By now just about everyone has heard of the five love languages**: words of affirmation, quality time, physical touch, acts of service, and receiving gifts. If I had to choose a single personal love language – because honestly, I respond to four of five here – physical touch would be the one. This is a very broad one, though – it can be applied to anything from a massage to a hug from a friend to having someone run their fingers through my hair. It’s a “how I connect to people” love language. It’s an experiential love language, and only applicable to people I care about. There’s a broader language, though, a “how I connect to the world in general” language. And it doesn’t fit into any of these categories.
My primary love language is voice.
I’m not talking about words – though those can be important, too, and probably come in as a close second***. I’m talking about the literal, physical sound and timbre of voice. As an adolescent, I could develop a crush on someone purely based on the sound of their voice. Physical appearance never meant all that much to me, and when someone would ask what physical feature I noticed first and/or was attracted to in folks, I had a hard time answering. I usually said shoulders or abdomen or eyes, because aesthetically I enjoy those parts. But none of those parts had the ability to make me fall instantly in love (or “love” because of course it wasn’t really love). The right pitch and timbre of voice, though. Oh. My.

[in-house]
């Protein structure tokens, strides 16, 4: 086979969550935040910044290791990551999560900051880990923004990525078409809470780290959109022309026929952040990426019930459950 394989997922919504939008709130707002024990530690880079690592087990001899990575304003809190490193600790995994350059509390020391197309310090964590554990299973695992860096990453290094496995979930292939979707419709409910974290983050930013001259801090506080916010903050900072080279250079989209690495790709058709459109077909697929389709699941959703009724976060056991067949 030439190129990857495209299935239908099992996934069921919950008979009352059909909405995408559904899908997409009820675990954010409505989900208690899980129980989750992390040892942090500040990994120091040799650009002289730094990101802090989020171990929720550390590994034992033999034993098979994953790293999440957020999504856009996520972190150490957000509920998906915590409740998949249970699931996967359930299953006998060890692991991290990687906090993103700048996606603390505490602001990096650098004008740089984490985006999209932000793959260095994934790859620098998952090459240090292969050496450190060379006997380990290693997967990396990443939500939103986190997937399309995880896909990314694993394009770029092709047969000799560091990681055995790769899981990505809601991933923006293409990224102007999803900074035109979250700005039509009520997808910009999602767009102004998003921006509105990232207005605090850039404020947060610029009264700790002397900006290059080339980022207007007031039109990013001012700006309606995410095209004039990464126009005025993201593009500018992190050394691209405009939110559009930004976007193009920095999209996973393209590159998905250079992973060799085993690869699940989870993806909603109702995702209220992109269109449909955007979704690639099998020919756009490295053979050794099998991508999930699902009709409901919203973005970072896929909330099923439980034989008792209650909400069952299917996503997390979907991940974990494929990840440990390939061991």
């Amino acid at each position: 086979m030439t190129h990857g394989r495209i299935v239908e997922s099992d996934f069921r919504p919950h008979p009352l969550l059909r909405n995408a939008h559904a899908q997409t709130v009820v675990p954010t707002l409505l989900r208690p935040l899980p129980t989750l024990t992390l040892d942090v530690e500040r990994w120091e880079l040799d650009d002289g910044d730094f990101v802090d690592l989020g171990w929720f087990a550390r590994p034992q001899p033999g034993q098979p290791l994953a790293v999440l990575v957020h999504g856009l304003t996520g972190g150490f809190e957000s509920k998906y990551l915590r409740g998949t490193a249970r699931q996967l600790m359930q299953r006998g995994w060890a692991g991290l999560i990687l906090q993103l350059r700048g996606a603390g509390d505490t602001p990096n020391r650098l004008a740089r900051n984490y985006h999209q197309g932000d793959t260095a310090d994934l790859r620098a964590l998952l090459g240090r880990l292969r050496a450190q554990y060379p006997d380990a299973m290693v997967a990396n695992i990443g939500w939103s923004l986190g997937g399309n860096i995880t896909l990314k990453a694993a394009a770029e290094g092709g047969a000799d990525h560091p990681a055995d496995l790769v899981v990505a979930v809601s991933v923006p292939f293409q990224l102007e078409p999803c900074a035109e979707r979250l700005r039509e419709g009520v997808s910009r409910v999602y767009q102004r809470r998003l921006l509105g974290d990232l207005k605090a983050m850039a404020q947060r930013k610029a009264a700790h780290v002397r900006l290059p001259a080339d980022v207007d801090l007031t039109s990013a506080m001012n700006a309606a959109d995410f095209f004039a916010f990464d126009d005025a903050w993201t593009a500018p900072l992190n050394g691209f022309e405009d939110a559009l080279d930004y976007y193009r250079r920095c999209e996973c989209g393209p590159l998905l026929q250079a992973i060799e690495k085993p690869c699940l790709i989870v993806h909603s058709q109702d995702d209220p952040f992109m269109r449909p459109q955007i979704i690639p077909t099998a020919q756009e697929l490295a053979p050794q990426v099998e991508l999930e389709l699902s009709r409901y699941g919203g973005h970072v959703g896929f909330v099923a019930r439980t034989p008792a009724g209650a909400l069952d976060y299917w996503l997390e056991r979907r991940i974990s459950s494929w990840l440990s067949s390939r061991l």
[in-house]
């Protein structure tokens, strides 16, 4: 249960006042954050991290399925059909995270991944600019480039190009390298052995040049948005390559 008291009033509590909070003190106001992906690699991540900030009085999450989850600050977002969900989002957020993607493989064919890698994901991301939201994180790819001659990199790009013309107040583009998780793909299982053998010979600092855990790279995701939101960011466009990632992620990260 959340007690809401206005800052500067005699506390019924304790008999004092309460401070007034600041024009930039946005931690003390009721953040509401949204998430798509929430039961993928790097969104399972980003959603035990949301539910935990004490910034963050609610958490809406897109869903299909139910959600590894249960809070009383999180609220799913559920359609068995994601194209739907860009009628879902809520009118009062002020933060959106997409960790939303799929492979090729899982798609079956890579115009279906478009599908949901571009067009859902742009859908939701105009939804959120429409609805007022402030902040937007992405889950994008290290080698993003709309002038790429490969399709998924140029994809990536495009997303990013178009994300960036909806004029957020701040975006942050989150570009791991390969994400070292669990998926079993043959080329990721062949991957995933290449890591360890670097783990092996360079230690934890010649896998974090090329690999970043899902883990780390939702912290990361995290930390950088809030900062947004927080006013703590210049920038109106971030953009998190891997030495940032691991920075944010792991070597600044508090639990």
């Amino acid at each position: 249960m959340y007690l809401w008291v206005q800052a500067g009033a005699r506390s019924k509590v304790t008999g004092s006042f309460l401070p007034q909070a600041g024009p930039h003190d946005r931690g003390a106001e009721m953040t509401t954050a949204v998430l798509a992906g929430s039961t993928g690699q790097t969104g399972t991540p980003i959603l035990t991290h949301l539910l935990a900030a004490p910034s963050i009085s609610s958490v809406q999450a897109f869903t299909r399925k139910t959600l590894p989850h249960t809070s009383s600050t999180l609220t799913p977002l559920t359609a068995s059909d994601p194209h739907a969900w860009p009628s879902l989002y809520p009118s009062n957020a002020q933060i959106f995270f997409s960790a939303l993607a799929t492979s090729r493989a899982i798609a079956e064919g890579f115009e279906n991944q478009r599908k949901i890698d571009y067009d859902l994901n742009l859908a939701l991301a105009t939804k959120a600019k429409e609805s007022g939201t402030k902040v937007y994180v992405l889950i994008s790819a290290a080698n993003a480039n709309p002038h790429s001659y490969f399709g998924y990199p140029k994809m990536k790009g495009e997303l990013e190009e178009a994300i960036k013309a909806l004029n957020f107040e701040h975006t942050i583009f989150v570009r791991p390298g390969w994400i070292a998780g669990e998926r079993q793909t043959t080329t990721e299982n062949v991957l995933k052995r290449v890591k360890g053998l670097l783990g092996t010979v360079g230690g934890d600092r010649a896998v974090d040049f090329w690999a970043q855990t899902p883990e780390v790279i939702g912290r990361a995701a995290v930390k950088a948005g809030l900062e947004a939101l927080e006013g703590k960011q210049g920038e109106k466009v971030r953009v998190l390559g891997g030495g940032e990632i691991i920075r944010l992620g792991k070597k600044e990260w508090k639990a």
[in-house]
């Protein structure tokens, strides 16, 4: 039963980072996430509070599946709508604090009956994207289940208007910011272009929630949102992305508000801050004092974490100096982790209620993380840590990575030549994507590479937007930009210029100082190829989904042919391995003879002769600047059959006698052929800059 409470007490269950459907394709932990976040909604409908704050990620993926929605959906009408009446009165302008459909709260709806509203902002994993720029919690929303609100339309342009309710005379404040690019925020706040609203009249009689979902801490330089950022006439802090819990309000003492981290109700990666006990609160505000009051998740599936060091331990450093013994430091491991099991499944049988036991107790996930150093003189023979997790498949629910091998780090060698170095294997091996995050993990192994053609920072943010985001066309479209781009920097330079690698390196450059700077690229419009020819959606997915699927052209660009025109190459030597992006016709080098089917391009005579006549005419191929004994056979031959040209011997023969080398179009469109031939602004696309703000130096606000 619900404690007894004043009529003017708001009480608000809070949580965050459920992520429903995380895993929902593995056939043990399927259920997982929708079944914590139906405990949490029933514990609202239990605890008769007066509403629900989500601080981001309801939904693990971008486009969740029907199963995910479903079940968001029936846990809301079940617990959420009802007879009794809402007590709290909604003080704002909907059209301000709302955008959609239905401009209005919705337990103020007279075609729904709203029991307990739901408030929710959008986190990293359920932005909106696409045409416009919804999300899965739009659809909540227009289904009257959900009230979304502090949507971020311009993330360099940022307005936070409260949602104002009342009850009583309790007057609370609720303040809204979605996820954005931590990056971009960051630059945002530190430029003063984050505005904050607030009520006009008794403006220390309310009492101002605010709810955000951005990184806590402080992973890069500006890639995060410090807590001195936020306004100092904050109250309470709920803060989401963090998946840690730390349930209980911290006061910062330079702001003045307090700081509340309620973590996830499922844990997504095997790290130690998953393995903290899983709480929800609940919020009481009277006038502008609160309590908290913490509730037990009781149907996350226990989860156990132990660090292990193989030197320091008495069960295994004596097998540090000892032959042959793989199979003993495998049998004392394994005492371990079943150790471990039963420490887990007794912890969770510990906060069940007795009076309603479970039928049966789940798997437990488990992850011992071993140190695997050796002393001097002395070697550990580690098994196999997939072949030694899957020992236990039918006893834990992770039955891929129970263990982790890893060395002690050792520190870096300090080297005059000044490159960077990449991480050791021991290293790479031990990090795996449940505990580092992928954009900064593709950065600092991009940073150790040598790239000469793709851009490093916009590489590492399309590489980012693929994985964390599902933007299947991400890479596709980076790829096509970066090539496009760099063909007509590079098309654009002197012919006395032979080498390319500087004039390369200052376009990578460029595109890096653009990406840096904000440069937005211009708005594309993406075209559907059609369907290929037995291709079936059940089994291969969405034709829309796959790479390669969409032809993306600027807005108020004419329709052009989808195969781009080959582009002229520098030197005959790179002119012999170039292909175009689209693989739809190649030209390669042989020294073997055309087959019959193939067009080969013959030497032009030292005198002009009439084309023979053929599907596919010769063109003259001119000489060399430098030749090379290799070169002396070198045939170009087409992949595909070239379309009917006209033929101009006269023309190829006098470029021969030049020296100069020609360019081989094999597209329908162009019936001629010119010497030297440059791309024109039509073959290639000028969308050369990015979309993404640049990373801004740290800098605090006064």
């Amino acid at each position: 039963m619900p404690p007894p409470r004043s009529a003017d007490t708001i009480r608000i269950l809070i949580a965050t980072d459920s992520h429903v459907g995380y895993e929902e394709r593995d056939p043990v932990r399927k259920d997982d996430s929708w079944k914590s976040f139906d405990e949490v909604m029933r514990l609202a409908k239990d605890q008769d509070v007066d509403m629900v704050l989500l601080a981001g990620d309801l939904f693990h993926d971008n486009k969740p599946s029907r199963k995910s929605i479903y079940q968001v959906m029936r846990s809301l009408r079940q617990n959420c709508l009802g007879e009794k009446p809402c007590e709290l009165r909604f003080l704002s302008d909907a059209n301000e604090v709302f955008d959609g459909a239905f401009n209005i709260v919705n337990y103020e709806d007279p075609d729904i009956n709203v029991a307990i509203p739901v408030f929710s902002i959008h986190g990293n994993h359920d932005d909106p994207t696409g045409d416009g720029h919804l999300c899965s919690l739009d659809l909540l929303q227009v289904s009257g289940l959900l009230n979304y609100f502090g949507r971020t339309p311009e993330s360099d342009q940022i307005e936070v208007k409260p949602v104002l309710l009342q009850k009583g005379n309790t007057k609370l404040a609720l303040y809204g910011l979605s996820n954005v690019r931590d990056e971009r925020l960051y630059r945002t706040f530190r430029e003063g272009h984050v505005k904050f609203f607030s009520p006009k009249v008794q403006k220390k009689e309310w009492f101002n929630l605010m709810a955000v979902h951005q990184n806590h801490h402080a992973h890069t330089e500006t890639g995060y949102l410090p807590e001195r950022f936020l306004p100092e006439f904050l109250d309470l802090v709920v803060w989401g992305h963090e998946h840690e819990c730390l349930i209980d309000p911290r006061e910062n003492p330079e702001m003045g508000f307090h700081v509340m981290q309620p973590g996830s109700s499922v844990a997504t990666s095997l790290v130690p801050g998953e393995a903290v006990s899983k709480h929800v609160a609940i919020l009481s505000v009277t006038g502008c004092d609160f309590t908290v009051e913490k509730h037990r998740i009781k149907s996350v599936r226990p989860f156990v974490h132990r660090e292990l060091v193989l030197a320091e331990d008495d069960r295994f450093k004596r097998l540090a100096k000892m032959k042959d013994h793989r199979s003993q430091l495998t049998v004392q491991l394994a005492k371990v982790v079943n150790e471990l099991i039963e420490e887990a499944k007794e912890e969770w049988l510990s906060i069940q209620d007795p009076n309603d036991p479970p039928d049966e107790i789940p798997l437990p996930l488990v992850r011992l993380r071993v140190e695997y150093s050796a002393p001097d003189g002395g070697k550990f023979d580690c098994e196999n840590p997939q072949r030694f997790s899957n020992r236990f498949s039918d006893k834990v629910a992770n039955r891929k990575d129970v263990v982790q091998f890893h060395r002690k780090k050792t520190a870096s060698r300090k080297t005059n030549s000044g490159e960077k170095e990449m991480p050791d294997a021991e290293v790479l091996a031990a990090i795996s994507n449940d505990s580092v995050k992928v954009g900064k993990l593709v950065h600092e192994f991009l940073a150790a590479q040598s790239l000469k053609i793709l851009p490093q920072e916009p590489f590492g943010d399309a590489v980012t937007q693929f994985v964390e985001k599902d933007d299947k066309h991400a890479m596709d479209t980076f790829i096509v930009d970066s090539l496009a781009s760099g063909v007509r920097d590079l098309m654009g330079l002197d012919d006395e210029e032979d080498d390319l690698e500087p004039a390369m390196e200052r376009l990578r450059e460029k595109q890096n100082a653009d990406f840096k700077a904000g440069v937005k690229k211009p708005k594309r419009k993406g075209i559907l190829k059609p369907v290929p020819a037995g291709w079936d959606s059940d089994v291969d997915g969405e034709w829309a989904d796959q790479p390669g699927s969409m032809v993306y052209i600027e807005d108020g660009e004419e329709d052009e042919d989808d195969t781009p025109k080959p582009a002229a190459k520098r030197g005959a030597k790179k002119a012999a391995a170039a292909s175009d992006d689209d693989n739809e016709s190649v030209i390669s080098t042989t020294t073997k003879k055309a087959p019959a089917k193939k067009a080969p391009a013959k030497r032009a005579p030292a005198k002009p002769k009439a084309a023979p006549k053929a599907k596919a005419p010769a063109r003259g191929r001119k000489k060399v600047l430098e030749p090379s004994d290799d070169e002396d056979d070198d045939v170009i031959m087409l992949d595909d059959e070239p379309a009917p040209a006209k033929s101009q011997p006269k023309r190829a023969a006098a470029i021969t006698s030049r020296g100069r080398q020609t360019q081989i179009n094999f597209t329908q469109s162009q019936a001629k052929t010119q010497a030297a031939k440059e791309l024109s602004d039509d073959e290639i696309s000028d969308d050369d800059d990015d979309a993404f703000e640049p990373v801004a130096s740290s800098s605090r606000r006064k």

(Jason has a beautiful voice, especially on the phone, which was how we communicated for the first two months that we knew each other. Phone and letters – voice and words – never knowing what the other looked like. That was a recipe for forever, yeah?)
Voice also influences so many other aspects of my life – feeling instant kinship to someone based on voice (yes, it’s irrational!), the making or breaking of podcasts and audiobooks, what music makes me feel whole. Last week, on my way to my GNO dinner, I put on the Greatest Showman soundtrack and instantly felt alive and hopeful and happy with the world. I have never liked a musical in my life before this one, but a combination of improved style (not a fan of old-style musicals!) and the incredible voices made me fall in love. I am 100% in love with the voices that sing these songs, so I’m 100% in love with the songs in turn. Voices have the ability to make enjoyable a book I wouldn’t have normally enjoyed, or to make a good book even better. They can make lectures more memorable, stories more personable, songs more soul-shaking, people more physically attractive, and romance more thrilling.
In 1999 on my study abroad program to France, I spent a weekend in Venice. While there, I once sat in a public square and just listened. I couldn’t understand 95% of the words being said all around me, and instead let the combination of voice wash over me. I felt at peace in a way I couldn’t remember feeling before.
**Like most reductionist psychological statements, the concept is oversimplified here, but the principle is loosely well-drafted, imo.
***Though I don’t mean “words of affirmation.” I mean words. One of the first things Jason ever said to me was, “Tell me a story,” and I knew I was lost at that point. Words are powerful, and as a lifelong writer, they are a BIG part of my love language.